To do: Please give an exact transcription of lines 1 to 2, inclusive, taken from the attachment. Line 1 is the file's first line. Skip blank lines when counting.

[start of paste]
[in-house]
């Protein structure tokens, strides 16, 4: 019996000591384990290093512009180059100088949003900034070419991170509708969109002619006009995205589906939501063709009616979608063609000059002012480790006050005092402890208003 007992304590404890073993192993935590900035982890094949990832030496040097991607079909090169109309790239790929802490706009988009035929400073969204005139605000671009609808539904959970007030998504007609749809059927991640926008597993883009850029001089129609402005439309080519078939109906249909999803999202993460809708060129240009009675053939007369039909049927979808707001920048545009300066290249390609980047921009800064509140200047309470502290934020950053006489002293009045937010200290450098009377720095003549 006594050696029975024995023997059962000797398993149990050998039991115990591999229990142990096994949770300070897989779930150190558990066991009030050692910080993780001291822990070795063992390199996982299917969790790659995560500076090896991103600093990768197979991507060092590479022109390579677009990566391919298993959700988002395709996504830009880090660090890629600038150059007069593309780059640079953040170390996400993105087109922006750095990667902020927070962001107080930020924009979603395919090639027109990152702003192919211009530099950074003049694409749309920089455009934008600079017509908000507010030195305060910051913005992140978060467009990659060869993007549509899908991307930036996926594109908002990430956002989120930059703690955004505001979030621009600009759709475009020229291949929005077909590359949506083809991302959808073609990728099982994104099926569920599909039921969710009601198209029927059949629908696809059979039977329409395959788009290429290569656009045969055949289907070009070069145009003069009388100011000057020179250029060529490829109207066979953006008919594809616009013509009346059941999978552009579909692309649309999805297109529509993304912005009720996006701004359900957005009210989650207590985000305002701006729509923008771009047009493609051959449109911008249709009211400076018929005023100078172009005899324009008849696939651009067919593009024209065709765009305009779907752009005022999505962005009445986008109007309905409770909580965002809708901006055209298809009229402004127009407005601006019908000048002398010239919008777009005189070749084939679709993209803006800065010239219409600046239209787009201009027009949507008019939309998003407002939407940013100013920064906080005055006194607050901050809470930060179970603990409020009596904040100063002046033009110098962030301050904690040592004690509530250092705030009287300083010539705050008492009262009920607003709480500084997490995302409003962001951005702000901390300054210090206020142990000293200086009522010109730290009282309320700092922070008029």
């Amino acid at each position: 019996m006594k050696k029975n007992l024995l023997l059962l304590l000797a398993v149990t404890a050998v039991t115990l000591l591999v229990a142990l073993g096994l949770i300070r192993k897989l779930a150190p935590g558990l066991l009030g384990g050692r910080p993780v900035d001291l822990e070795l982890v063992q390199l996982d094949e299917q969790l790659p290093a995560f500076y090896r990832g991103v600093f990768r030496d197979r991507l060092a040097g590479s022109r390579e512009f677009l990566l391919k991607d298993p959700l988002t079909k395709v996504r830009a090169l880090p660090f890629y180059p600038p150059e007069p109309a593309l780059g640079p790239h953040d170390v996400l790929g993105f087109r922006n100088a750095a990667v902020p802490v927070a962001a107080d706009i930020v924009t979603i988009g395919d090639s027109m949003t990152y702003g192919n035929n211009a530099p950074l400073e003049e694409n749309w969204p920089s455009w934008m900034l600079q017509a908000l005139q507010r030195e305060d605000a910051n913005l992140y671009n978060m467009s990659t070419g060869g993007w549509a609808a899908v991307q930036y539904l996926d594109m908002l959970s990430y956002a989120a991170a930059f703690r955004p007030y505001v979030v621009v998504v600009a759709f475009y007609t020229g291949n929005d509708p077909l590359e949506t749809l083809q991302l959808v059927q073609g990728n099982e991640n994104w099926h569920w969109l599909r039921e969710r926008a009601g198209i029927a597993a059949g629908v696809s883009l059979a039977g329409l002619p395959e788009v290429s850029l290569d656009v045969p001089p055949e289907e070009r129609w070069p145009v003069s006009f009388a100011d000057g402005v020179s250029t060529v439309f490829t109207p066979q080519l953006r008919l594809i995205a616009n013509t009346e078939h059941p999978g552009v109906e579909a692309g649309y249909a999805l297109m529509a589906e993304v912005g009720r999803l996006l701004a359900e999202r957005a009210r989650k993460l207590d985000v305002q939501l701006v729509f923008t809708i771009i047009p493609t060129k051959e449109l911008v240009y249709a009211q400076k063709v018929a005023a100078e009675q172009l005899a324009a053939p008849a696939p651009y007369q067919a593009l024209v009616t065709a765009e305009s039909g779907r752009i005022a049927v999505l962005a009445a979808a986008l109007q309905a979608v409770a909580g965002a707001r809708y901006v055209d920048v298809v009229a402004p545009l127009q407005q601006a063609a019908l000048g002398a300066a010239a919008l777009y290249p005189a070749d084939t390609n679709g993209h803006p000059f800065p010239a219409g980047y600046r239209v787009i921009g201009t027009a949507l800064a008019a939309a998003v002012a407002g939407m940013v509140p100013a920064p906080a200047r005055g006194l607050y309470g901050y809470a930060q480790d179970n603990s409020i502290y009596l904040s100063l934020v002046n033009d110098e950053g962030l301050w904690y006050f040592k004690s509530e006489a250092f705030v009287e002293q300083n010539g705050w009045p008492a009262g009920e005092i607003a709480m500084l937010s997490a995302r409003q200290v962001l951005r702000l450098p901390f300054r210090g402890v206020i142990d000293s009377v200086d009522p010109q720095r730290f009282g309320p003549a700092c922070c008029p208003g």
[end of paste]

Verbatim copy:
[in-house]
């Protein structure tokens, strides 16, 4: 019996000591384990290093512009180059100088949003900034070419991170509708969109002619006009995205589906939501063709009616979608063609000059002012480790006050005092402890208003 007992304590404890073993192993935590900035982890094949990832030496040097991607079909090169109309790239790929802490706009988009035929400073969204005139605000671009609808539904959970007030998504007609749809059927991640926008597993883009850029001089129609402005439309080519078939109906249909999803999202993460809708060129240009009675053939007369039909049927979808707001920048545009300066290249390609980047921009800064509140200047309470502290934020950053006489002293009045937010200290450098009377720095003549 006594050696029975024995023997059962000797398993149990050998039991115990591999229990142990096994949770300070897989779930150190558990066991009030050692910080993780001291822990070795063992390199996982299917969790790659995560500076090896991103600093990768197979991507060092590479022109390579677009990566391919298993959700988002395709996504830009880090660090890629600038150059007069593309780059640079953040170390996400993105087109922006750095990667902020927070962001107080930020924009979603395919090639027109990152702003192919211009530099950074003049694409749309920089455009934008600079017509908000507010030195305060910051913005992140978060467009990659060869993007549509899908991307930036996926594109908002990430956002989120930059703690955004505001979030621009600009759709475009020229291949929005077909590359949506083809991302959808073609990728099982994104099926569920599909039921969710009601198209029927059949629908696809059979039977329409395959788009290429290569656009045969055949289907070009070069145009003069009388100011000057020179250029060529490829109207066979953006008919594809616009013509009346059941999978552009579909692309649309999805297109529509993304912005009720996006701004359900957005009210989650207590985000305002701006729509923008771009047009493609051959449109911008249709009211400076018929005023100078172009005899324009008849696939651009067919593009024209065709765009305009779907752009005022999505962005009445986008109007309905409770909580965002809708901006055209298809009229402004127009407005601006019908000048002398010239919008777009005189070749084939679709993209803006800065010239219409600046239209787009201009027009949507008019939309998003407002939407940013100013920064906080005055006194607050901050809470930060179970603990409020009596904040100063002046033009110098962030301050904690040592004690509530250092705030009287300083010539705050008492009262009920607003709480500084997490995302409003962001951005702000901390300054210090206020142990000293200086009522010109730290009282309320700092922070008029």